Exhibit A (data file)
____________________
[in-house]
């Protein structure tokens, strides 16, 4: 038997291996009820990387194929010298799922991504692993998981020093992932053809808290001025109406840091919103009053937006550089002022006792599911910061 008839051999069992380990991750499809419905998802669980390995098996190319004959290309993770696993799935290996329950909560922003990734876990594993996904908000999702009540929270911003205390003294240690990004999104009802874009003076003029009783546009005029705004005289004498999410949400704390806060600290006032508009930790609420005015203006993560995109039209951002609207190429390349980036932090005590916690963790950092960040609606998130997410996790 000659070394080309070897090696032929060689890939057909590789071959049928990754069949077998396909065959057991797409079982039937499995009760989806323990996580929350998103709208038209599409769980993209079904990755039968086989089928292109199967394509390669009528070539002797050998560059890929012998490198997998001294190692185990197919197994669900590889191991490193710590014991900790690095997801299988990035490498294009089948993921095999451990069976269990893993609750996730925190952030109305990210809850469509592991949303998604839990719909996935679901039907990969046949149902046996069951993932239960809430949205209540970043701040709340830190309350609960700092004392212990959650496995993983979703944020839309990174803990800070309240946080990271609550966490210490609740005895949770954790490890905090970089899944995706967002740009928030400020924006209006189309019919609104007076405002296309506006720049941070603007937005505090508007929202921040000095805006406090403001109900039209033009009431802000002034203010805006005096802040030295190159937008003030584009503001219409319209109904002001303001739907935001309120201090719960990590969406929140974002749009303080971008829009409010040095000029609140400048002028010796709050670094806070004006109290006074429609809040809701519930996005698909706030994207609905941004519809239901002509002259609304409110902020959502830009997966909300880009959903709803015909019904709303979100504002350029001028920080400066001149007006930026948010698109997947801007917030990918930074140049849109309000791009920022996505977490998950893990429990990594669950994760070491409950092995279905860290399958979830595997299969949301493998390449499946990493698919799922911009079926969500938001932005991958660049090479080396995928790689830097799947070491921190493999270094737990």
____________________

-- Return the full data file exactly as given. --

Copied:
[in-house]
């Protein structure tokens, strides 16, 4: 038997291996009820990387194929010298799922991504692993998981020093992932053809808290001025109406840091919103009053937006550089002022006792599911910061 008839051999069992380990991750499809419905998802669980390995098996190319004959290309993770696993799935290996329950909560922003990734876990594993996904908000999702009540929270911003205390003294240690990004999104009802874009003076003029009783546009005029705004005289004498999410949400704390806060600290006032508009930790609420005015203006993560995109039209951002609207190429390349980036932090005590916690963790950092960040609606998130997410996790 000659070394080309070897090696032929060689890939057909590789071959049928990754069949077998396909065959057991797409079982039937499995009760989806323990996580929350998103709208038209599409769980993209079904990755039968086989089928292109199967394509390669009528070539002797050998560059890929012998490198997998001294190692185990197919197994669900590889191991490193710590014991900790690095997801299988990035490498294009089948993921095999451990069976269990893993609750996730925190952030109305990210809850469509592991949303998604839990719909996935679901039907990969046949149902046996069951993932239960809430949205209540970043701040709340830190309350609960700092004392212990959650496995993983979703944020839309990174803990800070309240946080990271609550966490210490609740005895949770954790490890905090970089899944995706967002740009928030400020924006209006189309019919609104007076405002296309506006720049941070603007937005505090508007929202921040000095805006406090403001109900039209033009009431802000002034203010805006005096802040030295190159937008003030584009503001219409319209109904002001303001739907935001309120201090719960990590969406929140974002749009303080971008829009409010040095000029609140400048002028010796709050670094806070004006109290006074429609809040809701519930996005698909706030994207609905941004519809239901002509002259609304409110902020959502830009997966909300880009959903709803015909019904709303979100504002350029001028920080400066001149007006930026948010698109997947801007917030990918930074140049849109309000791009920022996505977490998950893990429990990594669950994760070491409950092995279905860290399958979830595997299969949301493998390449499946990493698919799922911009079926969500938001932005991958660049090479080396995928790689830097799947070491921190493999270094737990």